“New York, 1963. Underground film is turning on the world. And the most daring filmmaker of all is… an 18-year-old girl.”
So begins a new a powerful new documentary, Barbara Rubin and the Exploding NY Underground, directed by Chuck Smith.
Rubin is hardly a household name, but, honestly, she should be: This amazing Jewish woman quickly rose to become one of the most important artists of the 1960s — a time in which the burgeoning experimental film scene was almost completely dominated by men. Her experimental film, Christmas on Earth, is still considered a daring triumph today — it uses two projectors simultaneously, with one frame depicting various closeups of vaginas, the other featuring nude actors covered in body paint.
But Rubin’s explosive film was only a fraction of her incredible story. She was both an inspiration and a catalyst for so much of the “underground” scene in New York of the 1960s, helping to make things happen by introducing important artists, writers, and musicians to one another. She was good friends with Allen Ginsberg, dated Bob Dylan (and introduced him to Andy Warhol), and helped launch the Velvet Underground. As one talking head in the movie says, “Barbara Rubin had an incredible ability to stir shit up.”
The documentary provides an overview of Rubin’s brief, blazingly bright life. Rubin was born in 1945 in Queens to “lenient” parents (that’s according to her aunt, Selma Katz, who brings some levity to the doc). During the late 1950s, early 1960s, according to the movie, middle-class nice Jewish girls with a “wild side” would often find themselves institutionalized, and Rubin was no exception. While in treatment, she was turned onto drugs, and when she was released — upon the condition she had a job, which she secured working for filmmaker Jonas Mekas, thanks to a family connection — she found herself at the center of an emerging scene and a new art form.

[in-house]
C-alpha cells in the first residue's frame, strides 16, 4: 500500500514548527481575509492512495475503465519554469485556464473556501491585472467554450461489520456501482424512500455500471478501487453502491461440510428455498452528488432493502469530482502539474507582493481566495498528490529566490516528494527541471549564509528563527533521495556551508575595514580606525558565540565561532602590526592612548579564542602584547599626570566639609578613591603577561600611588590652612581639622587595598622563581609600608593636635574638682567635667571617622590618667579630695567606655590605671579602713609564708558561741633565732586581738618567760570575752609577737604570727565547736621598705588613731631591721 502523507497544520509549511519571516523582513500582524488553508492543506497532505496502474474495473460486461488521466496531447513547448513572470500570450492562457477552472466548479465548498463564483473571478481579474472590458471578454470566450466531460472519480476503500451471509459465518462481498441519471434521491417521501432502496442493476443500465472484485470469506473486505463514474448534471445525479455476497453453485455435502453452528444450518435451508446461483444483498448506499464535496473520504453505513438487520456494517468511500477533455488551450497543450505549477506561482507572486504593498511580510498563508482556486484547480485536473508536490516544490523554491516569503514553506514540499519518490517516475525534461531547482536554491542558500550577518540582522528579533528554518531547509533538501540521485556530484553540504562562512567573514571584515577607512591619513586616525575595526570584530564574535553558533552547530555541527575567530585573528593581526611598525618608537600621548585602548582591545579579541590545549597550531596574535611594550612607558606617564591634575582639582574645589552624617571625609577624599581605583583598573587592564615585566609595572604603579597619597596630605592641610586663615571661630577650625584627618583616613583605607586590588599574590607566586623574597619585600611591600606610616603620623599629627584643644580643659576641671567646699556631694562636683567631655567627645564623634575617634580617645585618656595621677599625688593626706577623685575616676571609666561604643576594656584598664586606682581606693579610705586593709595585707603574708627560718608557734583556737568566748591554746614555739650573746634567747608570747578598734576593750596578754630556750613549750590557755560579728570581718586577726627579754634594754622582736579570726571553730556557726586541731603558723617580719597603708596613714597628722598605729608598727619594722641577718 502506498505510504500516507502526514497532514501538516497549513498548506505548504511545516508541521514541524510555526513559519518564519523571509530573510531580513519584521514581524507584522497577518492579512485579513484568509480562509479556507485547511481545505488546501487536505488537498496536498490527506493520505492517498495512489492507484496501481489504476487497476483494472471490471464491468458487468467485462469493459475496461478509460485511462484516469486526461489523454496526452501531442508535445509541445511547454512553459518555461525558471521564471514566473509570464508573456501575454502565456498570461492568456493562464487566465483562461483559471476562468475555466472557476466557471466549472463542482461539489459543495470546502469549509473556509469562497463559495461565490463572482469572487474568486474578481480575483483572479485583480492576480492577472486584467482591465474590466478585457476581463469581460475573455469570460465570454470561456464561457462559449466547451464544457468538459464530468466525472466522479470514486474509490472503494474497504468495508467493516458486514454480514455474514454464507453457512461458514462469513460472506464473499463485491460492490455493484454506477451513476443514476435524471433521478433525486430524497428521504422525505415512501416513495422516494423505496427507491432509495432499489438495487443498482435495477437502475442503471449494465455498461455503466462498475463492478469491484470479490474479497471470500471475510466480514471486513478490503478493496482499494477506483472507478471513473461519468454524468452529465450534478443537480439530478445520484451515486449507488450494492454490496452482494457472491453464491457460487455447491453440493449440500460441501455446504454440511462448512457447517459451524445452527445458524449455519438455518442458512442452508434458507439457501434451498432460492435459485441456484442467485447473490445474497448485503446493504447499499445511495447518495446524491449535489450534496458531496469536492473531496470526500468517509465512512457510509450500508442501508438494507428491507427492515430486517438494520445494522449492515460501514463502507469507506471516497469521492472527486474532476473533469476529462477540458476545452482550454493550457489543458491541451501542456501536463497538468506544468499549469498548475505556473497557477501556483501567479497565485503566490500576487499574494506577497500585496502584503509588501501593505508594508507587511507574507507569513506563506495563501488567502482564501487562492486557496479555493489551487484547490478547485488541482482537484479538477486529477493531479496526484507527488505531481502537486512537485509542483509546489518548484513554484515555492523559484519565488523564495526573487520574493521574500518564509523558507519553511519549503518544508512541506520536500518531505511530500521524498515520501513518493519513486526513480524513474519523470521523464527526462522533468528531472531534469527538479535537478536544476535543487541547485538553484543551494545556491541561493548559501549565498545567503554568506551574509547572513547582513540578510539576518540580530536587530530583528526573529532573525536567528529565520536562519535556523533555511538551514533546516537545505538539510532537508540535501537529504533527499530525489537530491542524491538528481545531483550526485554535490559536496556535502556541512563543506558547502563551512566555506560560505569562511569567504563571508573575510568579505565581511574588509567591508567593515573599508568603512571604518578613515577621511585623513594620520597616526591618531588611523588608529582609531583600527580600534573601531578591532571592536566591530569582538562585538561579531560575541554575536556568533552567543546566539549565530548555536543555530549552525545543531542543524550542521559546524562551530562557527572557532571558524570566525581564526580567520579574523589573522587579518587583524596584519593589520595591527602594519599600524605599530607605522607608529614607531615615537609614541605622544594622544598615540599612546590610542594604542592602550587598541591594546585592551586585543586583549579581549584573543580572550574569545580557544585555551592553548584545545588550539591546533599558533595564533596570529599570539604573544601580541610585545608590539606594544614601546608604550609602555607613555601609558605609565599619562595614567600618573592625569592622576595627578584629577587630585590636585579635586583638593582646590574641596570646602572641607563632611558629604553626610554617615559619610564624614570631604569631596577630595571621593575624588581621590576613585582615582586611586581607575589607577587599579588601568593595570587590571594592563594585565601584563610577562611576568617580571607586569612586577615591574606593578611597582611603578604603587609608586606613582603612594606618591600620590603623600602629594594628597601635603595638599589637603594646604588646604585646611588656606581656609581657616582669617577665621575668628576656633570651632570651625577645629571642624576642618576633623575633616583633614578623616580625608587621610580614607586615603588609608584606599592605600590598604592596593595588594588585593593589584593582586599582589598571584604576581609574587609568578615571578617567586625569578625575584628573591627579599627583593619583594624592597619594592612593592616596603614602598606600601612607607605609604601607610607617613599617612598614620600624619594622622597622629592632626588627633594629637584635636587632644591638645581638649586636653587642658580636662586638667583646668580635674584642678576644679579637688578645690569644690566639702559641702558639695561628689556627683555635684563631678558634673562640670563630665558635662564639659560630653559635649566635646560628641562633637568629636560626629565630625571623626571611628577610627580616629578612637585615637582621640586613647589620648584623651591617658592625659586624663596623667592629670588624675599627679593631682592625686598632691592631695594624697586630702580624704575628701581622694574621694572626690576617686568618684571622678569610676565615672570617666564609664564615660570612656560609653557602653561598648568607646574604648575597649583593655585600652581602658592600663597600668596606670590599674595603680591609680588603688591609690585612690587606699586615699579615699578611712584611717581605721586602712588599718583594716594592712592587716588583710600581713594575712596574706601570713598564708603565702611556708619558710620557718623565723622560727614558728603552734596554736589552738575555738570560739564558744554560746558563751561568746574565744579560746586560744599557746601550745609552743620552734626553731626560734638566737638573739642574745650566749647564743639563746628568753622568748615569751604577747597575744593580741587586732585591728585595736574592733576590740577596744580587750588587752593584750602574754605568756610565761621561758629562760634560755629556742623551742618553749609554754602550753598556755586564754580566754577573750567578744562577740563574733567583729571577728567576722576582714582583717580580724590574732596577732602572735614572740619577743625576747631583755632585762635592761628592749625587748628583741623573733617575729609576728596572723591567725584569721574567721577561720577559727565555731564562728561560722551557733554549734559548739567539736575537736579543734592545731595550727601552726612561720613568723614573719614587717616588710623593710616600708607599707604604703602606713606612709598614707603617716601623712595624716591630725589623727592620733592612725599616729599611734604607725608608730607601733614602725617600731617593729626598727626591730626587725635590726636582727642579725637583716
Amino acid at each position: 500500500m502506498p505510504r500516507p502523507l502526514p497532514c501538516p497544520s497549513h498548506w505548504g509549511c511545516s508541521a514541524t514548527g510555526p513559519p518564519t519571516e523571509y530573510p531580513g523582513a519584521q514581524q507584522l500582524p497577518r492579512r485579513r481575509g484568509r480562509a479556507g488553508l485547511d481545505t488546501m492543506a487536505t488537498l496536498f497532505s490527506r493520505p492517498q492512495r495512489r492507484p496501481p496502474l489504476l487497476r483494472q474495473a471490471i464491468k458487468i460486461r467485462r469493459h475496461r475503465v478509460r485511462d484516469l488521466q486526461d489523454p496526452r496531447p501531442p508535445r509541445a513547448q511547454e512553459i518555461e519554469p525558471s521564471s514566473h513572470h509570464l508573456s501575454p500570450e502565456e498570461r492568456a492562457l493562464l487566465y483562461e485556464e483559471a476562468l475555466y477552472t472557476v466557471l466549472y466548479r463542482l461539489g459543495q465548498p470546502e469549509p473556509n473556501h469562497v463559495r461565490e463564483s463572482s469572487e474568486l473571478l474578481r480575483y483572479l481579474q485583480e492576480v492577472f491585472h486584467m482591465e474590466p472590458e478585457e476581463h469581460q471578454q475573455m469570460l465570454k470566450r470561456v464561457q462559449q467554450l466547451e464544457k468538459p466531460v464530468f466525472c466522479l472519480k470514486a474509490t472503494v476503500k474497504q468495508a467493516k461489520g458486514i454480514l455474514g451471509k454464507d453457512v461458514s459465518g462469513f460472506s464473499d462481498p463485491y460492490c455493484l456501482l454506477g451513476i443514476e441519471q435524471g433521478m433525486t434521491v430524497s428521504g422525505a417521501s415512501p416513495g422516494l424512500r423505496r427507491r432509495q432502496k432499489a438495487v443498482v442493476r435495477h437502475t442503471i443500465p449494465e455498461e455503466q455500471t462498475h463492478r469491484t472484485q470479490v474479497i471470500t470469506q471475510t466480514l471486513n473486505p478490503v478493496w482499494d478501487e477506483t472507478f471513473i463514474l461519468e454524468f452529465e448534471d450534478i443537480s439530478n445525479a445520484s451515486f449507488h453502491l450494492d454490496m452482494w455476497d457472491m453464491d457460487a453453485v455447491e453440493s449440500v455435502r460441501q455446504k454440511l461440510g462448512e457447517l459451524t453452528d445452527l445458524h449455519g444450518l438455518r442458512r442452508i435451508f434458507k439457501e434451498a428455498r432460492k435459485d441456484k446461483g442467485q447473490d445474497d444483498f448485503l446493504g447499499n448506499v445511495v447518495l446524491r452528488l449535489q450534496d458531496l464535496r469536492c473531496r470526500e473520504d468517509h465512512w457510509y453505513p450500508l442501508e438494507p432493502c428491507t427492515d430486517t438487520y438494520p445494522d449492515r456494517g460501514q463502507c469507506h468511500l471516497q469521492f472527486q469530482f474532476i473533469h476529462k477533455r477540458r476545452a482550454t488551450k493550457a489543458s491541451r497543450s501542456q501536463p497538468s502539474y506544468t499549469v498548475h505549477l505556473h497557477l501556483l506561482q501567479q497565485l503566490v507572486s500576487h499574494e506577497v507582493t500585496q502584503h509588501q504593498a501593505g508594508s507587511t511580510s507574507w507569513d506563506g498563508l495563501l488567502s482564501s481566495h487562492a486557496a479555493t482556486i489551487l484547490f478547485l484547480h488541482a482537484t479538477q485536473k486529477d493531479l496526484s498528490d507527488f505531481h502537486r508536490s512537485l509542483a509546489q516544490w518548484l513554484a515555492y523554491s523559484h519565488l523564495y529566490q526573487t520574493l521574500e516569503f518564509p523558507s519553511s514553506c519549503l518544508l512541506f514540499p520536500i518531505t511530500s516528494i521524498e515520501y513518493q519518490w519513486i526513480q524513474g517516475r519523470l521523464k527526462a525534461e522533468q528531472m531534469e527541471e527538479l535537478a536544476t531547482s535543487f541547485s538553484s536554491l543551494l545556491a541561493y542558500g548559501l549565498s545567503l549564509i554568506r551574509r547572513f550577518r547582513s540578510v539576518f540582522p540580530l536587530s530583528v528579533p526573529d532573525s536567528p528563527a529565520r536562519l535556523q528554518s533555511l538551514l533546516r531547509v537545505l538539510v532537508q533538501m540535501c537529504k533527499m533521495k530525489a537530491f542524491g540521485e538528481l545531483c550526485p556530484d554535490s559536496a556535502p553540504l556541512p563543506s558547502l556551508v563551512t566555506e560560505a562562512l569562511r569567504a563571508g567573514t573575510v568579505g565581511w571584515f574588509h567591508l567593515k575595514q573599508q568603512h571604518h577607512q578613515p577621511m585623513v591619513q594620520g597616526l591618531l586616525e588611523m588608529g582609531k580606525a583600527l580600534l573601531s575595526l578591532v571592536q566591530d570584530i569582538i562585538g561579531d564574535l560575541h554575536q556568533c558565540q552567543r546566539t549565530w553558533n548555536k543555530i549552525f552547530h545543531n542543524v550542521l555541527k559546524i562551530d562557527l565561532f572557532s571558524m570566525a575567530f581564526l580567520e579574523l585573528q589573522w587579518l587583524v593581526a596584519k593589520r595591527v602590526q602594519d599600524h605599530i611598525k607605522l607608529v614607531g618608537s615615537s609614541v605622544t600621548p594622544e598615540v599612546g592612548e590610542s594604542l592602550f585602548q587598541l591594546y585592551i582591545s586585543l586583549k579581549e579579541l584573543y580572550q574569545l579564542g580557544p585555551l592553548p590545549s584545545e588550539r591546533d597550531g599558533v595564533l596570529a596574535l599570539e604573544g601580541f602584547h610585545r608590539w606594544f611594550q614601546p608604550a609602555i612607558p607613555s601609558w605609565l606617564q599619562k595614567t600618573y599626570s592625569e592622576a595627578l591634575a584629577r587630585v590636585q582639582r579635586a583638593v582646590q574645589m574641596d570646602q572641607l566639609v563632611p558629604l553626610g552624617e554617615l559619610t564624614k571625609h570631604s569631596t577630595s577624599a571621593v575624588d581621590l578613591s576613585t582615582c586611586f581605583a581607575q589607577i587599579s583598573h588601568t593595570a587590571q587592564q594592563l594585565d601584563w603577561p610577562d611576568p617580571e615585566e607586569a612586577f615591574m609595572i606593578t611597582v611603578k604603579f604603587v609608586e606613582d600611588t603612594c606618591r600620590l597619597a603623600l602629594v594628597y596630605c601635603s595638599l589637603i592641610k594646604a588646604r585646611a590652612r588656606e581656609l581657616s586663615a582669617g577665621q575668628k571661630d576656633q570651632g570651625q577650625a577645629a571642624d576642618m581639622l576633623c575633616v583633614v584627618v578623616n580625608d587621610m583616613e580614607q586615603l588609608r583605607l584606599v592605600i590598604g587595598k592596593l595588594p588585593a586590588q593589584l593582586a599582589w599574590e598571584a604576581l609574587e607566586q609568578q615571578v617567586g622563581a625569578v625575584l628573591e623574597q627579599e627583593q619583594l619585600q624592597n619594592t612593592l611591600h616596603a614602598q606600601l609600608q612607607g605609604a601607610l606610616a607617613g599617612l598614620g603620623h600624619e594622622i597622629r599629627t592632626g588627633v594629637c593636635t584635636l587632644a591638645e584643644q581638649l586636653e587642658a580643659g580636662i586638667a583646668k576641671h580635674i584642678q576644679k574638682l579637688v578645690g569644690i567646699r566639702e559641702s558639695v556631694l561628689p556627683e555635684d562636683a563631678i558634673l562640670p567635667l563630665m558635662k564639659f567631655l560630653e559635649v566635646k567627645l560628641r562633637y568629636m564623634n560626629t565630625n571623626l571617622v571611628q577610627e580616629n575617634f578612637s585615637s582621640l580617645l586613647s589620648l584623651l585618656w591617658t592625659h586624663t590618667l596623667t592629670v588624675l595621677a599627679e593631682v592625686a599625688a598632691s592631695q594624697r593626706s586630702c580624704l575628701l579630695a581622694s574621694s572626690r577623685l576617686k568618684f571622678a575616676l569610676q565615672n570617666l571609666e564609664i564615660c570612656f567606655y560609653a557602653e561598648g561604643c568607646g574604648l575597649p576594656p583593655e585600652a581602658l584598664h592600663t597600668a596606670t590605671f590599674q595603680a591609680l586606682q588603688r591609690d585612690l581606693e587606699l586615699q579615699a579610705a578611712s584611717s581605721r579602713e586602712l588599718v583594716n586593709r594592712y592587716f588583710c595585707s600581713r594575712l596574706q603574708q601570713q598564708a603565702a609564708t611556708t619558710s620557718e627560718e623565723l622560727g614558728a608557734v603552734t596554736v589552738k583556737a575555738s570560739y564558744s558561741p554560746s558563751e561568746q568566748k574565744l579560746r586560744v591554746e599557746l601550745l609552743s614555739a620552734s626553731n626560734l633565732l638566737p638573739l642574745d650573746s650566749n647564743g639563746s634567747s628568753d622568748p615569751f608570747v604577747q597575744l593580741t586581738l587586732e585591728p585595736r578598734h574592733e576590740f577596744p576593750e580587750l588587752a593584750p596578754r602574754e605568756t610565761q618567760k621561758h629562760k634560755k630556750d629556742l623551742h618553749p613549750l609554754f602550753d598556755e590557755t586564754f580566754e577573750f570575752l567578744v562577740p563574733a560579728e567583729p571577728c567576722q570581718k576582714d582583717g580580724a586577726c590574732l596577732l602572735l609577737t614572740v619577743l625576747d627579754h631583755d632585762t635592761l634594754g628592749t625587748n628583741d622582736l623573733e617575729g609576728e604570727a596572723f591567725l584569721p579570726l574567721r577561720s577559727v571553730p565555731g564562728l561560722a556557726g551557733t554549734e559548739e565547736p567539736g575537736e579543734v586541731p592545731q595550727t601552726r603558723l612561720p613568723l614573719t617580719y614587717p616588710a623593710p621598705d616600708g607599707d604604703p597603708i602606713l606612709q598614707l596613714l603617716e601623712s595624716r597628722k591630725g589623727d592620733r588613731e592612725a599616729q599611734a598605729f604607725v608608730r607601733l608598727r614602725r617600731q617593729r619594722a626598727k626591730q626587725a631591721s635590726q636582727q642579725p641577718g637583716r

Rubin was of the belief that filmmaking could change the world, and so much of what she did helped to bring art and artists to the forefront of the conversation — her phonebook was a literal who’s who of famous icons of the 1960s. By the decade’s end, however, Rubin found herself looking for something more, something deeper — and apparently found it in Orthodox Judaism.
Shocking her tight-knit group of artist friends — by the late 1960s, she was living at a failed farm experiment in upstate New York with Ginsberg and a host of pals — she left her world behind and fully immersed herself in a Hasidic Jewish community in Far Rockaway, Queens.
After a brief first marriage in 1971, she married again in 1973, where she moved with her husband to France to join his mystical-leaning Breslov Hasidic community there. In France, Rubin gave birth to four children, and she devoted herself to their care and to finding spirituality in everyday tasks. Tragically, she died in 1980, at age 35, due to a post-natal infection after the delivery of her fifth child.
Yes, these are the nuts and bolts of the story — but the film provides a visual feast of 1960s imagery, including rare footage of Rubin’s films (including a lost film she made about Ginsberg). You may watch Barbara Rubin and the Exploding NY Underground for the glimpses of so many of the era’s icons, but you’ll stay for the examination of the fascinating art and life of a young woman who was light years ahead of her time.
“Barbara Rubin and the Exploding NY Underground” opens Friday, May 24 in New York, with other cities to follow.